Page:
While the latter may seem attractive to conservatives, it is worth noting that the supreme moral principle upon which the Prime Directive is based is not natural rights or individual sovereignty, but multiculturalism. In Star Trek, the one cardinal sin is applying your values to an alien culture.Here, I have emphasized where Hudson seems to have been watching a completely different set of shows and movies than I did. What else other than "applying your values to an alien culture" is the whole Dominion War, or the earlier Cardassian War? The idea that the Federation has something to offer other cultures in terms of moral values is so omnipresent in Star Trek that picking a single example would be to miss the point. Where Star Trek differs from Hudson's wingnut world, however, is that the Federation also learns from other cultures. The interactions go both ways, unlike the one-sided ethnocentric and xenophobic ideas on foreign policy espoused by many of the TCP's most ardent supporters.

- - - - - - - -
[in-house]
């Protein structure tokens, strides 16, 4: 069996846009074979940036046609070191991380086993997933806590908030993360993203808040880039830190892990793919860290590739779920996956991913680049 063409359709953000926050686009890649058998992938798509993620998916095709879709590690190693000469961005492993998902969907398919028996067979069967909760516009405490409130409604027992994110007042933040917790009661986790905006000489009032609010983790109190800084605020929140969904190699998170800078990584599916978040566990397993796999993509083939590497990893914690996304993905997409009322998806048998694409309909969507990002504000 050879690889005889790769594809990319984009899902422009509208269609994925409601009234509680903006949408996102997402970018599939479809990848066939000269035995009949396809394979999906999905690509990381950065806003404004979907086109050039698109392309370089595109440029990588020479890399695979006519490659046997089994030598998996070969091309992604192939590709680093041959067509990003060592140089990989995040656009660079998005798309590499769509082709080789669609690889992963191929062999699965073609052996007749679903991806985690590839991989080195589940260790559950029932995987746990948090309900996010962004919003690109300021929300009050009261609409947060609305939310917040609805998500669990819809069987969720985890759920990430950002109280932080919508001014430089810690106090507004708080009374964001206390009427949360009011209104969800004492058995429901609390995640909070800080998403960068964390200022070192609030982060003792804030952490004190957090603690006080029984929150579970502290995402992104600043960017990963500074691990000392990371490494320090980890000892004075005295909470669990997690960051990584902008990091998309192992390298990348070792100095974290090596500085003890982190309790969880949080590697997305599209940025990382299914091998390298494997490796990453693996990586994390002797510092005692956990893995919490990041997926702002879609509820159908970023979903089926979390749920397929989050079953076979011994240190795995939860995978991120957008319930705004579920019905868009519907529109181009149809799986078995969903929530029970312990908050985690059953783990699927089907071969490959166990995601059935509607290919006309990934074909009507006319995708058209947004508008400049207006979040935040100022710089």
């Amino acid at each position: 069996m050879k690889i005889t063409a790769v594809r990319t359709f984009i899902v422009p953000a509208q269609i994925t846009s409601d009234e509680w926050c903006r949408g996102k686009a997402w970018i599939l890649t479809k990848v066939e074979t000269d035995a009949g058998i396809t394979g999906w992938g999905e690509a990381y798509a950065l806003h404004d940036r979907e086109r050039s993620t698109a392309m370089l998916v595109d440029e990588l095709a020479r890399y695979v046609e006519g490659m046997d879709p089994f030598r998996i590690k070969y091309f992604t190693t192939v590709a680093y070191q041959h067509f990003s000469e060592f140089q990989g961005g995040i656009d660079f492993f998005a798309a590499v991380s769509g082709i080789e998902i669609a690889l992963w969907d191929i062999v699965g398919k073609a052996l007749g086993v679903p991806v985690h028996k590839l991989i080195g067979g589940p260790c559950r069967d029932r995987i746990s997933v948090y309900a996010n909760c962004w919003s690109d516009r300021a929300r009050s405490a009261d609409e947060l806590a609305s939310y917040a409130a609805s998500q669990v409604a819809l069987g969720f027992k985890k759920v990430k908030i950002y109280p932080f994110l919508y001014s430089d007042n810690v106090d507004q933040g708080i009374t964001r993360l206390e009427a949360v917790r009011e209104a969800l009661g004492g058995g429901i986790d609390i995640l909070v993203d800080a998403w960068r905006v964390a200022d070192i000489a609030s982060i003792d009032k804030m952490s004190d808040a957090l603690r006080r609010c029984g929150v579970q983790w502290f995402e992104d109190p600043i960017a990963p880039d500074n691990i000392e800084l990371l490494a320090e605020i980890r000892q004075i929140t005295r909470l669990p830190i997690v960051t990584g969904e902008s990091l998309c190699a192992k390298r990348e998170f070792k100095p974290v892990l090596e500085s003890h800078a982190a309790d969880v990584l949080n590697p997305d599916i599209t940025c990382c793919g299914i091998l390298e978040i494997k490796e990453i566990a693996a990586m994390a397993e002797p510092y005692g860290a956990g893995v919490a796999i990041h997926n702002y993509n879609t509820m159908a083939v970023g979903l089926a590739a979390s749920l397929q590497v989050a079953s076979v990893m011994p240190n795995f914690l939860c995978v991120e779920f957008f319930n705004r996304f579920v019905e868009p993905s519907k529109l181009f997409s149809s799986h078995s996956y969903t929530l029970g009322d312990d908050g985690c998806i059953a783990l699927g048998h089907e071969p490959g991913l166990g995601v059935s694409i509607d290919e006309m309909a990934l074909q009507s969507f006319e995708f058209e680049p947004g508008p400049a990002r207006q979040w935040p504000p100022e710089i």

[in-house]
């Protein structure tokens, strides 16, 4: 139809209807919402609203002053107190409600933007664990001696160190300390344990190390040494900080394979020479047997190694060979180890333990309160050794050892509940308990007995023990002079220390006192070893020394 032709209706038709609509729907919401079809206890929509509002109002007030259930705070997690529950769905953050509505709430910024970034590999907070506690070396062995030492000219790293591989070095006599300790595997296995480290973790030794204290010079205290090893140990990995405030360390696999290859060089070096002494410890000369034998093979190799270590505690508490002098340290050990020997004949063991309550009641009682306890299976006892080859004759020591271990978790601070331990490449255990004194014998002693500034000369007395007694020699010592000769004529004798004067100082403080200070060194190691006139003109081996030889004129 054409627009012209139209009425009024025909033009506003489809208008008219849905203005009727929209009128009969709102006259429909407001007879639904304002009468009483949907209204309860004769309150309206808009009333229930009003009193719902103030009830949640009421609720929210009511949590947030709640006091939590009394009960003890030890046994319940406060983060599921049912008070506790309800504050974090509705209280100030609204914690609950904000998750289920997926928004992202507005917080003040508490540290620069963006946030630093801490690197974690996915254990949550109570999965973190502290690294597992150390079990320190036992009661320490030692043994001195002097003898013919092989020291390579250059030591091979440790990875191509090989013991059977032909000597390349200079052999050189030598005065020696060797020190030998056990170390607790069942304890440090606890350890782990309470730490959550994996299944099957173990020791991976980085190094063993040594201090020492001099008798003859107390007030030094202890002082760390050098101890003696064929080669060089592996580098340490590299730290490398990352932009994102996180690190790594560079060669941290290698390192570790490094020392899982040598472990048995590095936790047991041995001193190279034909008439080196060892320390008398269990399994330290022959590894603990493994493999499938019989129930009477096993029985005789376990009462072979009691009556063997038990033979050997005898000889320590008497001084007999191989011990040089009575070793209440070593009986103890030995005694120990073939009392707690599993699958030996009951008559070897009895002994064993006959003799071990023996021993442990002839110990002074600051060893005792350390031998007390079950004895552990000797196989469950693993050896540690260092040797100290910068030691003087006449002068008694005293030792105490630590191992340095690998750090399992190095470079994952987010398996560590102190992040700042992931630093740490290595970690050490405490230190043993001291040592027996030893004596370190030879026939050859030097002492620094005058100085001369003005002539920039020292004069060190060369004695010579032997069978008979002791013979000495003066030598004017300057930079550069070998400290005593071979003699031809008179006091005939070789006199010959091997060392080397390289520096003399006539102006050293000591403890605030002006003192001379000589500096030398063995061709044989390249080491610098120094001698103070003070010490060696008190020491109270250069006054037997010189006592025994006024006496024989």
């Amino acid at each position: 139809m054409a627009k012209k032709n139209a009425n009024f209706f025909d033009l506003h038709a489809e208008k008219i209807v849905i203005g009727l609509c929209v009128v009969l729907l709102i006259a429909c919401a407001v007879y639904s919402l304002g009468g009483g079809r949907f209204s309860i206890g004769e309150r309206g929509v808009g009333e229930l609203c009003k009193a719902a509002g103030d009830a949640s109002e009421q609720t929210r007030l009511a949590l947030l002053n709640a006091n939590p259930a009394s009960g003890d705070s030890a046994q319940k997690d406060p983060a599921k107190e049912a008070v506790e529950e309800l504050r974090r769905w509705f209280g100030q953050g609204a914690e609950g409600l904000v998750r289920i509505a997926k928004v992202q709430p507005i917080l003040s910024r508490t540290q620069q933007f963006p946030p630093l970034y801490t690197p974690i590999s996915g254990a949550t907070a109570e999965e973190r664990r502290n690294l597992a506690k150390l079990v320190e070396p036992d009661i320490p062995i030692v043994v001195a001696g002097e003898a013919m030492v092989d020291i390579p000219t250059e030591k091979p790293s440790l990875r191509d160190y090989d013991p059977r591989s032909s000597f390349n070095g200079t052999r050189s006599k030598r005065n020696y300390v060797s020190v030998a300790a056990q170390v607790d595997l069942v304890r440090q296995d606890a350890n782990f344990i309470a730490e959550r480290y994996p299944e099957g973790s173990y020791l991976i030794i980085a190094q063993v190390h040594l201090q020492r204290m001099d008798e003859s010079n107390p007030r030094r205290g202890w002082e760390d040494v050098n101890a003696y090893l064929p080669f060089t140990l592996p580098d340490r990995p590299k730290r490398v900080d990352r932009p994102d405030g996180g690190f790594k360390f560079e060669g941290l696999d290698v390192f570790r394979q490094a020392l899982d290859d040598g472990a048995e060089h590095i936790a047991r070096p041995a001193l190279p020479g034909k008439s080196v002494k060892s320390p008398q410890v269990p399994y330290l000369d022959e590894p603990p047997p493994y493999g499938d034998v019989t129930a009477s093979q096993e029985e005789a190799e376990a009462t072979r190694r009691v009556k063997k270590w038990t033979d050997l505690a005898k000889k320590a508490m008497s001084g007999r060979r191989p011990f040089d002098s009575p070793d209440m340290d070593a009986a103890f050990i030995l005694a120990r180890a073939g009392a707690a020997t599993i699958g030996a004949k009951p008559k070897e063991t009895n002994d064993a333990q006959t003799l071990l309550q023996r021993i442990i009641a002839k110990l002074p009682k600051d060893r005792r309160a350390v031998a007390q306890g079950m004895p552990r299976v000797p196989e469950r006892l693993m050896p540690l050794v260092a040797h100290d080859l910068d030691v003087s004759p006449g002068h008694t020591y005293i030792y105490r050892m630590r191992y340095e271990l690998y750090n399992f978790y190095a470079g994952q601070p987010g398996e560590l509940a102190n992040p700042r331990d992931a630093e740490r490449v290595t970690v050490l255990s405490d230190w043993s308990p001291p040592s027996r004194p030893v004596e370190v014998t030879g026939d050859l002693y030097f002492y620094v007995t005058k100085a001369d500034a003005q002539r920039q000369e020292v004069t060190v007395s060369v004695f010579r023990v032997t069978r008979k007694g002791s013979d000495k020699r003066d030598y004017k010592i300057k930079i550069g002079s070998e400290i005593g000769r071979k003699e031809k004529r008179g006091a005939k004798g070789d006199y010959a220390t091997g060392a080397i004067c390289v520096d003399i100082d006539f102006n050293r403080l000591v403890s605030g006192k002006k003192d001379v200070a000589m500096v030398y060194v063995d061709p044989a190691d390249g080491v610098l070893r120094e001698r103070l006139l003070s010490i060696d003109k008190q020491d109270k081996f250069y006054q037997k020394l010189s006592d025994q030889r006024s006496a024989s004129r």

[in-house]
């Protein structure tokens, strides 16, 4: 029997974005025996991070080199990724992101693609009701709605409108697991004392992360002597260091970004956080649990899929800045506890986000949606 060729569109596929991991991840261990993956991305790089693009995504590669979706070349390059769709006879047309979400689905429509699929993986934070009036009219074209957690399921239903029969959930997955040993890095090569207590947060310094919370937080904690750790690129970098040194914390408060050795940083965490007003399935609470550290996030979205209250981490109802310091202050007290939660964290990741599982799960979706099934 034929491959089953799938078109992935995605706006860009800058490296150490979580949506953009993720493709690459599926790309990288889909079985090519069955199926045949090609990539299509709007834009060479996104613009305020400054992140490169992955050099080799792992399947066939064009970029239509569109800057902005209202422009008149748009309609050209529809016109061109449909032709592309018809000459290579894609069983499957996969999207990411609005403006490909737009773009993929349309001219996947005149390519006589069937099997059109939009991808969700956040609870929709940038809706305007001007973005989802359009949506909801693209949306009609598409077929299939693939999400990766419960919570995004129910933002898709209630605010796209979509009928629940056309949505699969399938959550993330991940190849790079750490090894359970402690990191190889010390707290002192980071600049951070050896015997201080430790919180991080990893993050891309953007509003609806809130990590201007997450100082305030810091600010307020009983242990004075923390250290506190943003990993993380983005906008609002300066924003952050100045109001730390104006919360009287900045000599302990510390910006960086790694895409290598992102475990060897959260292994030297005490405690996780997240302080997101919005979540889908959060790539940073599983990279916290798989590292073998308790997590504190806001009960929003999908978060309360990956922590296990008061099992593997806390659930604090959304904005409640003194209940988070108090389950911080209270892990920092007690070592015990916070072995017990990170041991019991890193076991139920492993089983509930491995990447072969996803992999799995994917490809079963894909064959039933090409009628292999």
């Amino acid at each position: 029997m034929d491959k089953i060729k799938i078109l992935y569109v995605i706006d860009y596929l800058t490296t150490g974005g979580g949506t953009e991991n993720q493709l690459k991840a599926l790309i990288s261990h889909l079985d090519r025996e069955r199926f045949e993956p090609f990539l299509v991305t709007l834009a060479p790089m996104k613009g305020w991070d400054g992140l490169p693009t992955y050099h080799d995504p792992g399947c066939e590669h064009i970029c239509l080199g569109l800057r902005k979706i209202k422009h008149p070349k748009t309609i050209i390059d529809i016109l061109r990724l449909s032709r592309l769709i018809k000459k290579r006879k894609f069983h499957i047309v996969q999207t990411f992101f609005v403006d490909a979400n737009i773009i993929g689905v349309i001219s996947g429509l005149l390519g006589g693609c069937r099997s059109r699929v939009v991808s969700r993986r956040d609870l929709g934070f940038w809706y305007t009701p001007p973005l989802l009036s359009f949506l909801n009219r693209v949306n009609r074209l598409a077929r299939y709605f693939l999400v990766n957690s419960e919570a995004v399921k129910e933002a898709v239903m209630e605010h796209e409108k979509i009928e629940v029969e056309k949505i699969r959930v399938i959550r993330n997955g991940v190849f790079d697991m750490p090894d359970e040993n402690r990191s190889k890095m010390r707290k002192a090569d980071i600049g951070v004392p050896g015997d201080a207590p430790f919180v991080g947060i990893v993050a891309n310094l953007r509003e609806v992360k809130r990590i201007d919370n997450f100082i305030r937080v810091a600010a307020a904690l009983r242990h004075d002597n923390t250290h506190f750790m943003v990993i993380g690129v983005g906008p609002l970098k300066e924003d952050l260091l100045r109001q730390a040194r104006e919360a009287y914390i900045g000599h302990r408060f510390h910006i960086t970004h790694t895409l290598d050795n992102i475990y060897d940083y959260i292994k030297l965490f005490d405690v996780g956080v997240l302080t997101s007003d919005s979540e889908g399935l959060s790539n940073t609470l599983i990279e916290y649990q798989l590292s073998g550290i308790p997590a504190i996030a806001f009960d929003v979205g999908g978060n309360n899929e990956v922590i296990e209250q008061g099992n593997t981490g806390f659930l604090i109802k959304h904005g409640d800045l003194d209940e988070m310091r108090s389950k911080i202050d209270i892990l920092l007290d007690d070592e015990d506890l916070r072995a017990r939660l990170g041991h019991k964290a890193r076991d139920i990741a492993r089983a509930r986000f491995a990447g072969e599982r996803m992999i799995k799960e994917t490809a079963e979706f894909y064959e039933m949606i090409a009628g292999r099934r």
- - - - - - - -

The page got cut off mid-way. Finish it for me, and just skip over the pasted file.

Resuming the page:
Since I don't wish to hash through this ridiculous article for the rest of my natural life, or even for the rest of the weekend, let me speed up a bit. I think you get the flavor of Hudson's approach already: isolate something that happened in Star Trek and connect it to a dog-whistle, boogeyman or spectre of the wingnut mind. To wit, "No Money" connects the absence of money in the Federation to communism (gasp!), missing soundly the point that the absence of money derives from an absence of scarcity. There's no point to money when there is no scarcity to drive economies. Whereas the Ferengi solve this "problem" by inventing new scarcities, the Federation embraces the promise of a world not held back by dollars and cents. A world freed to pursue its dreams and its ideals, no matter the price tag.